Claims handlers need to be aware that it is not only those clinicians who are directly involved in the treatment of a claimant who may be material witnesses. Statements may also need to be obtained from clinicians who might potentially have become involved, but for any particular breach of duty. The full chain of what is known as ‘Bolitho causation’ needs to be investigated at an early stage.
A recent trial success demonstrates one such example of this:
The claimant was a consultant physician/geriatrician who injured his back whilst examining a patient. He suffered ongoing symptoms and arranged to be seen in the clinic of a consultant orthopaedic surgeon, at the same hospital. The claimant was anxious for an MRI scan to be performed as a prelude to possible surgery, but this was not felt to be necessary by the surgeon. Suffice to say that the claimant was not offered surgery and, in the long-term alleged he was left with symptoms that would otherwise have been avoided.
The judge ultimately found that the claimant’s case depended upon him being able to demonstrate a neurological deterioration prior to the first clinic appointment. There was no convincing evidence of this and, therefore, the claimant could not establish a breach of duty.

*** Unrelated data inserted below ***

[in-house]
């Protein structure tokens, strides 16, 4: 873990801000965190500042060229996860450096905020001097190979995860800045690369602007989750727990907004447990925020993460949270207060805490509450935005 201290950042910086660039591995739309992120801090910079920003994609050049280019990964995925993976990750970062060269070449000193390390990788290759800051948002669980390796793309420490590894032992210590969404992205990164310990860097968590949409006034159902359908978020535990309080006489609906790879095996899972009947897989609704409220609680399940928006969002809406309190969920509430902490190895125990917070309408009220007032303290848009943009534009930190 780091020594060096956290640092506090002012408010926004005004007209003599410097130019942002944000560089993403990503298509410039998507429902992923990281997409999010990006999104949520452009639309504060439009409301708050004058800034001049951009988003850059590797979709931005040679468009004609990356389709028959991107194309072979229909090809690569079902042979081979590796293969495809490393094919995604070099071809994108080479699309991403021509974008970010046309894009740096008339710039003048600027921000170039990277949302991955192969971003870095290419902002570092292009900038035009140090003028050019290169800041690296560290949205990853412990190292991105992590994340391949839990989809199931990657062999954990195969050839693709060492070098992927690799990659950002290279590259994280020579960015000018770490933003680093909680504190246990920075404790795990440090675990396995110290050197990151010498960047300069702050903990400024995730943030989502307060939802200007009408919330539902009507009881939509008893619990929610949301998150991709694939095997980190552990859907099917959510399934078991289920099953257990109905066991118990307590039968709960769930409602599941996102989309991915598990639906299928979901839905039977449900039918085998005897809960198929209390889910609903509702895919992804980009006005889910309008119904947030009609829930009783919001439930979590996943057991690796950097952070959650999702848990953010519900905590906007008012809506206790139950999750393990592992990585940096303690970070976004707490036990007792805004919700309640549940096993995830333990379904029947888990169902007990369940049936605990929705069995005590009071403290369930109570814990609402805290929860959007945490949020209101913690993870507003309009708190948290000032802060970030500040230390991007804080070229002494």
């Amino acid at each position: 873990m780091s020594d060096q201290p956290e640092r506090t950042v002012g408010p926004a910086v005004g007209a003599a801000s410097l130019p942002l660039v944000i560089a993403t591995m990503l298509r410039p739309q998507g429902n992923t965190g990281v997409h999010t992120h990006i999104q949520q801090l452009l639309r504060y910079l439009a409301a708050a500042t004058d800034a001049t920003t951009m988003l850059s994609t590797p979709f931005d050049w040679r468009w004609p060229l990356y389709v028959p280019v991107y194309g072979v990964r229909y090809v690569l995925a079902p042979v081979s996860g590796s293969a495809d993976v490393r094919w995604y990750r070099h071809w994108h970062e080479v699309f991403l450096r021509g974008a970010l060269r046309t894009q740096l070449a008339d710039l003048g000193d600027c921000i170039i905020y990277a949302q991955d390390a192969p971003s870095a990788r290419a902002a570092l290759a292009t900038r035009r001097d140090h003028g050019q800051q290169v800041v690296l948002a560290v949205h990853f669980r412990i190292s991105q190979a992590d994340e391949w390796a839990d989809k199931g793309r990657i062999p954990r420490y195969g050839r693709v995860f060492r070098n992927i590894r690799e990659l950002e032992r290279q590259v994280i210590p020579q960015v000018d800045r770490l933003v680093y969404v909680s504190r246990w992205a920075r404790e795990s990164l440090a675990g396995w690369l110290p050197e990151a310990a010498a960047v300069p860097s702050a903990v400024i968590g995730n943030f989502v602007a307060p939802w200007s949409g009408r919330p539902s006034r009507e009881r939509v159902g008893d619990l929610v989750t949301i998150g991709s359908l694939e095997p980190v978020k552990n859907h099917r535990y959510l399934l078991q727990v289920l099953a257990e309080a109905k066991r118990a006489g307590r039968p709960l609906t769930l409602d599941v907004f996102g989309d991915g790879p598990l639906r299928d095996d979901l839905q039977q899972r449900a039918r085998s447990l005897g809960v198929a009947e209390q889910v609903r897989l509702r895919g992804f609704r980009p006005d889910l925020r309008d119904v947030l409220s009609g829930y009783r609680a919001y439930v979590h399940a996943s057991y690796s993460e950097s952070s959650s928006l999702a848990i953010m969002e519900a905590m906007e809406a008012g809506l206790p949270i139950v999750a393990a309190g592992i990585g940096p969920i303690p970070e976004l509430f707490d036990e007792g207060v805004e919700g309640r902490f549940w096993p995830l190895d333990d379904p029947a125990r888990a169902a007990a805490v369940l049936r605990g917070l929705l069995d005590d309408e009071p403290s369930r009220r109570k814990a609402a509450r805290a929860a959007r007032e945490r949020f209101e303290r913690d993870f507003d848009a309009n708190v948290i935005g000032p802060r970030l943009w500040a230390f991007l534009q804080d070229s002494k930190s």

However, if the judge had found evidence of a deterioration, the next issue to be determined would have been whether the claimant would in fact have elected for surgery.
A significant amount of time was spent in court discussing the hypothetical consenting procedure that might have been undertaken if the surgeon had been minded to propose an operation. This included running through the precise discussion that might have occurred, including the relative risks and benefits of possible surgery. The judge actually indicated that he felt the claimant would have opted for surgery if it had been offered. It was as well that he had already included there was no primary obligation to have offered it!
Other typical examples will arise when A&E doctors fail to make referrals to other specialities. The claims handlers’ investigation must incorporate obtaining evidence about the likely outcome if the referral had been made and this will involve identifying, if possible, the actual person who would have received the referral.